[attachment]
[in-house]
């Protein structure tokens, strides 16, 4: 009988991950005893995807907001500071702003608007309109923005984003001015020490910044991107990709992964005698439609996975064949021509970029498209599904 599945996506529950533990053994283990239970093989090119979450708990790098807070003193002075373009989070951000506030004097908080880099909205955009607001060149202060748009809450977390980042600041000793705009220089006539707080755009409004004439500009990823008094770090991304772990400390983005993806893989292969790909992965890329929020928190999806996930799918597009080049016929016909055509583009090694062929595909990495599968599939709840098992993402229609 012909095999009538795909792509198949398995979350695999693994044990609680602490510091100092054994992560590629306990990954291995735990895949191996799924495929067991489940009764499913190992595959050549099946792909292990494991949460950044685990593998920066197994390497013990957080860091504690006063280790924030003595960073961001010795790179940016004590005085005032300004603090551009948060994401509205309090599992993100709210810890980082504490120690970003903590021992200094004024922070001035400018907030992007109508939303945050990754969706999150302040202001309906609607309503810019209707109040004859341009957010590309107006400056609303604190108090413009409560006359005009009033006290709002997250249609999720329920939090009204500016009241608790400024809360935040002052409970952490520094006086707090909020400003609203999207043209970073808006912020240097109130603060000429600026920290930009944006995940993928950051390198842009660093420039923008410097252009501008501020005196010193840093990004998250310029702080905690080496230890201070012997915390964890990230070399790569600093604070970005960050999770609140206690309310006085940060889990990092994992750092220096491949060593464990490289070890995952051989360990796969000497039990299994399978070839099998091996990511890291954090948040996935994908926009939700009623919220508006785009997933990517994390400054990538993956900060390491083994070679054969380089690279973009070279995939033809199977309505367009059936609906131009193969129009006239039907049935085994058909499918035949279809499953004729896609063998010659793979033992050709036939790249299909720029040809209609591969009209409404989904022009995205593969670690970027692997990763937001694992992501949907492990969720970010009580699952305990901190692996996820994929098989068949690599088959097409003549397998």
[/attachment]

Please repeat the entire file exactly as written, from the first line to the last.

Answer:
[in-house]
């Protein structure tokens, strides 16, 4: 009988991950005893995807907001500071702003608007309109923005984003001015020490910044991107990709992964005698439609996975064949021509970029498209599904 599945996506529950533990053994283990239970093989090119979450708990790098807070003193002075373009989070951000506030004097908080880099909205955009607001060149202060748009809450977390980042600041000793705009220089006539707080755009409004004439500009990823008094770090991304772990400390983005993806893989292969790909992965890329929020928190999806996930799918597009080049016929016909055509583009090694062929595909990495599968599939709840098992993402229609 012909095999009538795909792509198949398995979350695999693994044990609680602490510091100092054994992560590629306990990954291995735990895949191996799924495929067991489940009764499913190992595959050549099946792909292990494991949460950044685990593998920066197994390497013990957080860091504690006063280790924030003595960073961001010795790179940016004590005085005032300004603090551009948060994401509205309090599992993100709210810890980082504490120690970003903590021992200094004024922070001035400018907030992007109508939303945050990754969706999150302040202001309906609607309503810019209707109040004859341009957010590309107006400056609303604190108090413009409560006359005009009033006290709002997250249609999720329920939090009204500016009241608790400024809360935040002052409970952490520094006086707090909020400003609203999207043209970073808006912020240097109130603060000429600026920290930009944006995940993928950051390198842009660093420039923008410097252009501008501020005196010193840093990004998250310029702080905690080496230890201070012997915390964890990230070399790569600093604070970005960050999770609140206690309310006085940060889990990092994992750092220096491949060593464990490289070890995952051989360990796969000497039990299994399978070839099998091996990511890291954090948040996935994908926009939700009623919220508006785009997933990517994390400054990538993956900060390491083994070679054969380089690279973009070279995939033809199977309505367009059936609906131009193969129009006239039907049935085994058909499918035949279809499953004729896609063998010659793979033992050709036939790249299909720029040809209609591969009209409404989904022009995205593969670690970027692997990763937001694992992501949907492990969720970010009580699952305990901190692996996820994929098989068949690599088959097409003549397998």